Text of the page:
Former Alabama judge and current GOP candidate Roy Moore may have engaged in child sexual abuse.
Marilyn Drew Necci | November 10, 2017
Roy Moore, a former Alabama Supreme Court judge with very open animosity towards the LGBTQ community who is now running as the Republican nominee to fill Jeff Sessions’ vacant Senate seat, has been accused of pursuing sexual relationships with teenage girls during his time in private practice in Alabama. An Alabama woman went public with her story in a Washington Post article yesterday, and three other women made similar allegations.
The Washington Post goes into graphic detail, recounting a sexual encounter between Moore and Leigh Corfman, 14 years old to Moore’s 32 at the time. It also points out that what went on between Moore and Corfman, about which Corfman says “I wanted it over with — I wanted out,” constitutes second-degree sexual abuse under Alabama law (both at the time and today), due to Corfman being under 16 and Moore being over 19 at the time. The Post names three other women aged 16 to 18 at the time that Moore also tried to pursue sexual relationships with.
OK, why does this matter to the LGBTQ community specifically? Well, because Moore has been an enemy of the LGBTQ community for decades now. In 1996, as an Alabama Circuit Court judge, Moore blocked a woman from being with her children unsupervised due to her being involved in a same-sex relationship. The New Civil Rights Movement explains:
Borden’s attorneys attempted to get Moore to recuse himself, citing his known beliefs against homosexuality, and the fact that one of them was an ACLU attorney. The ACLU was suing Moore at the time for displaying the Ten Commandments in his courtroom.
On her behalf, Borden’s attorneys submitted an affidavit “in July of 1996 alleging that she heard Moore condemning gay people in a conversation with a man she did not know while she was sitting outside his office.”
Borden quoted Moore as saying, “This goes to show that this is evil. They are wrong and of Satan.”
Moore denied the accusation. He also fought Borden’s attorneys’ attempts to have him removed from the case after he refused to recuse himself. And to “prove” his personal beliefs against homosexuality had no bearing on his ability to decide her case, he compared homosexuality to murder, while claiming he wasn’t.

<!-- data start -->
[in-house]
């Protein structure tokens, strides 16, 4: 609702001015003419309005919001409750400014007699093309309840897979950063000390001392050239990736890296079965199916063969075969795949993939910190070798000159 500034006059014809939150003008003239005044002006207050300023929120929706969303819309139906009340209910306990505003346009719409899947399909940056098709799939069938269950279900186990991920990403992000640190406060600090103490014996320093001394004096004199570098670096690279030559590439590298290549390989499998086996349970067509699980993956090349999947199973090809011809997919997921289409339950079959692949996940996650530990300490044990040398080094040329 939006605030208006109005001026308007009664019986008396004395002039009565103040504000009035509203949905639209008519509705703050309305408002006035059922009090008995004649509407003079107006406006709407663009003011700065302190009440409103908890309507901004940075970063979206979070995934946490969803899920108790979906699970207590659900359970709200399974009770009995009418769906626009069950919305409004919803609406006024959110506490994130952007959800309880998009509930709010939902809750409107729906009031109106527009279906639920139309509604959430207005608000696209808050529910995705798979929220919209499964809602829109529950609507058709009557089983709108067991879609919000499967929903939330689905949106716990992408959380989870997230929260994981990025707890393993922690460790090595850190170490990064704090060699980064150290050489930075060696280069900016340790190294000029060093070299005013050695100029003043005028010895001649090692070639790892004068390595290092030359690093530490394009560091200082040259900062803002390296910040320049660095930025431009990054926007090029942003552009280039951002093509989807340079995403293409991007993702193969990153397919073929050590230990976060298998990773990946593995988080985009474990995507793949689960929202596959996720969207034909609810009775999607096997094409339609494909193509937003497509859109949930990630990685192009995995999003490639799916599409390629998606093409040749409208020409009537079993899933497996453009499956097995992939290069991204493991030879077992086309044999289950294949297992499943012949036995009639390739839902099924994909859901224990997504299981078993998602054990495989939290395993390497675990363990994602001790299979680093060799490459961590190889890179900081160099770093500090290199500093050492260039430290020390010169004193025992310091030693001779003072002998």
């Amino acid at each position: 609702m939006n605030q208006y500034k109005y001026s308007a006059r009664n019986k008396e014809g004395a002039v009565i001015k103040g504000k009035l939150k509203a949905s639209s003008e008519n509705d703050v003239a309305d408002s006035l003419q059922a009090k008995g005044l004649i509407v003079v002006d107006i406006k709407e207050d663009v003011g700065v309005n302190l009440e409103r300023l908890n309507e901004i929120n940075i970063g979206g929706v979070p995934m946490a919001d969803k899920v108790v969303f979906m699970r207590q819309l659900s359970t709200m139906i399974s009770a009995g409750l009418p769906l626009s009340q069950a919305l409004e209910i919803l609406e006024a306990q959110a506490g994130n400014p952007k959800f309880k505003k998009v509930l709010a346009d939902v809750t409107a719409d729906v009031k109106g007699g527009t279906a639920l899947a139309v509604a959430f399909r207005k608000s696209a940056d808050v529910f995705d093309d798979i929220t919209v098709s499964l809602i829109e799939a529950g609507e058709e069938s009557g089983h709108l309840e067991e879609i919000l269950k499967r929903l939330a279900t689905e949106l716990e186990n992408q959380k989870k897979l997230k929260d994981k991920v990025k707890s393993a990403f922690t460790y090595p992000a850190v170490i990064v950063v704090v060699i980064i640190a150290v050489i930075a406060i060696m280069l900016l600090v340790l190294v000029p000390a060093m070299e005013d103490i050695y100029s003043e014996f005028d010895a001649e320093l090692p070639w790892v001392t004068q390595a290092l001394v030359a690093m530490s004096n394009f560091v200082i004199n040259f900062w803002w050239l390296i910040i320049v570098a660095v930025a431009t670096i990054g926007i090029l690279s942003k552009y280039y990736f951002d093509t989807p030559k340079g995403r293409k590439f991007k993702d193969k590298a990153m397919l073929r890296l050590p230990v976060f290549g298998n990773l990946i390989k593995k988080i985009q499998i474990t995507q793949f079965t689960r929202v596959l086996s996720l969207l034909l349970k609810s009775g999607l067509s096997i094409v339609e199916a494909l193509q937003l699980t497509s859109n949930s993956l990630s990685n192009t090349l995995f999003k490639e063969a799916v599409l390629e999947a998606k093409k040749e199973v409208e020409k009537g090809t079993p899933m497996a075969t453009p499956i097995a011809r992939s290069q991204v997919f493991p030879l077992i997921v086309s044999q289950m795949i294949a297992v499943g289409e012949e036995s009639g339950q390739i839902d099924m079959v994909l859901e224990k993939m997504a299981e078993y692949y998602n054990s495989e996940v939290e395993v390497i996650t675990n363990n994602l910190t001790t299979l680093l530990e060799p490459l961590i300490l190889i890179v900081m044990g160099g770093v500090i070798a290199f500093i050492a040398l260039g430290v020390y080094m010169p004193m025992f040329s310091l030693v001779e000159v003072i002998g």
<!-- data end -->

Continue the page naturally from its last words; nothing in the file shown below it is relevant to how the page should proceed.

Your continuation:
“Well, as you said, you know, homosexuality is against law. Murder is against the law. I don’t recuse for every criminal that comes up, and I’m not comparing criminality with this conduct, but if somebody that commits a murder comes up before my court, I’m not going to recuse them, because that’s against what I believe, and it’s also against the law. Homosexuality is against the law. I can’t recuse, just because homosexuality is against the law.”
In 2002, while serving as Chief Justice of the Alabama state Supreme Court, Moore called for the government to punish “homosexual behavior.” In an opinion issued in the case of D.H. vs H.H., Moore wrote:
“To disfavor practicing homosexuals in custody matters is not invidious discrimination, nor is it legislating personal morality. On the contrary, disfavoring practicing homosexuals in custody matters promotes the general welfare of the people of our State in accordance with our law, which is the duty of its public servants.
“The State carries the power of the sword, that is, the power to prohibit conduct with physical penalties, such as confinement and even execution. It must use that power to prevent the subversion of children toward this lifestyle, to not encourage a criminal lifestyle.
“Homosexual behavior is a ground for divorce, an act of sexual misconduct punishable as a crime in Alabama, a crime against nature, an inherent evil, and an act so heinous that it defies one’s ability to describe it. That is enough under the law to allow a court to consider such activity harmful to a child. To declare that homosexuality is harmful is not to make new law but to reaffirm the old; to say that it is not harmful is to experiment with people’s lives, particularly the lives of children.”
More recently, during a press conference, Moore stated that “The transgenders don’t have rights,” and went after his Democratic opponent, Doug Jones, on the basis that Jones supports the trans community. Moore stated that Jones “believes in transgender bathrooms and transgenders in the military. I disagree with him 100 percent.”
With the vocal support of President Trump and many Republicans in state and national offices, it seemed entirely possible that Jeff Sessions’ Senate seat would be filled by someone who is an even bigger opponent of LGBTQ rights than Sessions himself–which is really saying something. It’s a shame that we need such a candidate to be waylaid by credible accusations of sexual abuse in order to derail his campaign, but hey, I’ll take it.
With Senate Majority Leader Mitch McConnell calling for Moore to step down and Alabama’s other Senator, Richard Shelby, attempting to distance himself from Moore in the wake of these allegations by pointing out that he’d supported Moore’s opponent in the Republican primary, it looks like Moore may not actually make it as a candidate to the special election date on December 12. Hey, we can hope. GayRVA will keep you posted on developments with this story as it progresses.